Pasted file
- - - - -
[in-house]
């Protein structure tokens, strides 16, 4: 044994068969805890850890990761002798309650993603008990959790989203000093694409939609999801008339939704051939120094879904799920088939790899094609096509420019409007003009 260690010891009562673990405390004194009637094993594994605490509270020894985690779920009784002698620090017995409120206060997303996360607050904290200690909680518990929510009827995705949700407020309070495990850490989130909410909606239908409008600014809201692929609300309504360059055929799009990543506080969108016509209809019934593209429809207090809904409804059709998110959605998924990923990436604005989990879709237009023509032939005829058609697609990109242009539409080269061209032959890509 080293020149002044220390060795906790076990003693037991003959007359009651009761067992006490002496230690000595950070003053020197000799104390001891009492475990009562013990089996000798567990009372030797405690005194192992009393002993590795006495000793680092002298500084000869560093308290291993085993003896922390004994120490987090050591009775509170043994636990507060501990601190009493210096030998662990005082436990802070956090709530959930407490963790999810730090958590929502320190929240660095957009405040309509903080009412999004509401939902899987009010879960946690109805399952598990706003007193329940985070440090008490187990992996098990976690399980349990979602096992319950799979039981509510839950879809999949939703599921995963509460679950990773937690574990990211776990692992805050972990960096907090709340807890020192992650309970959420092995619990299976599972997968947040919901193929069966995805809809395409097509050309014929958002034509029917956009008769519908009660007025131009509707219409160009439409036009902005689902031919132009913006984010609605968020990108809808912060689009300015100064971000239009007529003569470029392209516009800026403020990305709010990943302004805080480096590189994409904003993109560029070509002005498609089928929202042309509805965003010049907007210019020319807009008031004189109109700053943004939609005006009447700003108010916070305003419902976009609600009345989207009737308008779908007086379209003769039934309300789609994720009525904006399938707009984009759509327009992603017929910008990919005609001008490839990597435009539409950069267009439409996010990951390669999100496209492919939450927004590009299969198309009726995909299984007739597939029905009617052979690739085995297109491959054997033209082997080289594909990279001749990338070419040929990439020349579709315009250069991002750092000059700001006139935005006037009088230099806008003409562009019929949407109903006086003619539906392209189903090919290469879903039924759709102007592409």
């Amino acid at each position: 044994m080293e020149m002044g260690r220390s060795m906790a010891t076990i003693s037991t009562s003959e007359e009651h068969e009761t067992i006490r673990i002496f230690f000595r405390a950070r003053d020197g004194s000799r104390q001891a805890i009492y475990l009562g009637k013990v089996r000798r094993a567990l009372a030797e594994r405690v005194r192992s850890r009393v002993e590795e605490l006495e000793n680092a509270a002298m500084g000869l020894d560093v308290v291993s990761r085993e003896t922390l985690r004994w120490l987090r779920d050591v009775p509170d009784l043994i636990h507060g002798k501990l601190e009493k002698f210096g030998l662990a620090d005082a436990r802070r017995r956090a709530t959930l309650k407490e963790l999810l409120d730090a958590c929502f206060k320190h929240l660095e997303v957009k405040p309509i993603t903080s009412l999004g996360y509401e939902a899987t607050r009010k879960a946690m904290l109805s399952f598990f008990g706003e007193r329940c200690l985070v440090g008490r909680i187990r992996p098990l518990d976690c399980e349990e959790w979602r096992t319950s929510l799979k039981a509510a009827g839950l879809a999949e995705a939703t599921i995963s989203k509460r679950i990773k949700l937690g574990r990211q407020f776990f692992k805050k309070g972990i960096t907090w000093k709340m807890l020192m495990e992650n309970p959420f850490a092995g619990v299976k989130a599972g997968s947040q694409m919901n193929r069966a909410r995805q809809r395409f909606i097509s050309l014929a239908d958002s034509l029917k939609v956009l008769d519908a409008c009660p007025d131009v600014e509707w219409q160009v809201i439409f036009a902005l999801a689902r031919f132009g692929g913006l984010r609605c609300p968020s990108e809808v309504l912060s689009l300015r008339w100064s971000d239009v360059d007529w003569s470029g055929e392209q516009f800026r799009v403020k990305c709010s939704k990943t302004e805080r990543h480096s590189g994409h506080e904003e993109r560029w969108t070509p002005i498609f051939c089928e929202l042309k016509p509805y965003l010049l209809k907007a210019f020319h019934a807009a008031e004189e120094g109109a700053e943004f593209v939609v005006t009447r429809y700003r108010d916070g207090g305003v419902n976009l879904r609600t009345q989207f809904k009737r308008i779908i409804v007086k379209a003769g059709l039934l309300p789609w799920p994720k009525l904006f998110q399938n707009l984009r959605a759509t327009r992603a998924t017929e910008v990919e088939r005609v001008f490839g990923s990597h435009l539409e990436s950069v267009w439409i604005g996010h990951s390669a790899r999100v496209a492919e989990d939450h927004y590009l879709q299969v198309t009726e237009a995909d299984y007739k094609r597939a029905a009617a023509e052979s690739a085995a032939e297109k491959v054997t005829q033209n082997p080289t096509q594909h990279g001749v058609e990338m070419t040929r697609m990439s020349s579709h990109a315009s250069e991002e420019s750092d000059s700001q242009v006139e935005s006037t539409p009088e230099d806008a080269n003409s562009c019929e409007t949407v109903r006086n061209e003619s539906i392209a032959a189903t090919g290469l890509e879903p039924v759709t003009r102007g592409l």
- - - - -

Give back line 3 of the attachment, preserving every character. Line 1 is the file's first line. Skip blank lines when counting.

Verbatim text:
């Amino acid at each position: 044994m080293e020149m002044g260690r220390s060795m906790a010891t076990i003693s037991t009562s003959e007359e009651h068969e009761t067992i006490r673990i002496f230690f000595r405390a950070r003053d020197g004194s000799r104390q001891a805890i009492y475990l009562g009637k013990v089996r000798r094993a567990l009372a030797e594994r405690v005194r192992s850890r009393v002993e590795e605490l006495e000793n680092a509270a002298m500084g000869l020894d560093v308290v291993s990761r085993e003896t922390l985690r004994w120490l987090r779920d050591v009775p509170d009784l043994i636990h507060g002798k501990l601190e009493k002698f210096g030998l662990a620090d005082a436990r802070r017995r956090a709530t959930l309650k407490e963790l999810l409120d730090a958590c929502f206060k320190h929240l660095e997303v957009k405040p309509i993603t903080s009412l999004g996360y509401e939902a899987t607050r009010k879960a946690m904290l109805s399952f598990f008990g706003e007193r329940c200690l985070v440090g008490r909680i187990r992996p098990l518990d976690c399980e349990e959790w979602r096992t319950s929510l799979k039981a509510a009827g839950l879809a999949e995705a939703t599921i995963s989203k509460r679950i990773k949700l937690g574990r990211q407020f776990f692992k805050k309070g972990i960096t907090w000093k709340m807890l020192m495990e992650n309970p959420f850490a092995g619990v299976k989130a599972g997968s947040q694409m919901n193929r069966a909410r995805q809809r395409f909606i097509s050309l014929a239908d958002s034509l029917k939609v956009l008769d519908a409008c009660p007025d131009v600014e509707w219409q160009v809201i439409f036009a902005l999801a689902r031919f132009g692929g913006l984010r609605c609300p968020s990108e809808v309504l912060s689009l300015r008339w100064s971000d239009v360059d007529w003569s470029g055929e392209q516009f800026r799009v403020k990305c709010s939704k990943t302004e805080r990543h480096s590189g994409h506080e904003e993109r560029w969108t070509p002005i498609f051939c089928e929202l042309k016509p509805y965003l010049l209809k907007a210019f020319h019934a807009a008031e004189e120094g109109a700053e943004f593209v939609v005006t009447r429809y700003r108010d916070g207090g305003v419902n976009l879904r609600t009345q989207f809904k009737r308008i779908i409804v007086k379209a003769g059709l039934l309300p789609w799920p994720k009525l904006f998110q399938n707009l984009r959605a759509t327009r992603a998924t017929e910008v990919e088939r005609v001008f490839g990923s990597h435009l539409e990436s950069v267009w439409i604005g996010h990951s390669a790899r999100v496209a492919e989990d939450h927004y590009l879709q299969v198309t009726e237009a995909d299984y007739k094609r597939a029905a009617a023509e052979s690739a085995a032939e297109k491959v054997t005829q033209n082997p080289t096509q594909h990279g001749v058609e990338m070419t040929r697609m990439s020349s579709h990109a315009s250069e991002e420019s750092d000059s700001q242009v006139e935005s006037t539409p009088e230099d806008a080269n003409s562009c019929e409007t949407v109903r006086n061209e003619s539906i392209a032959a189903t090919g290469l890509e879903p039924v759709t003009r102007g592409l």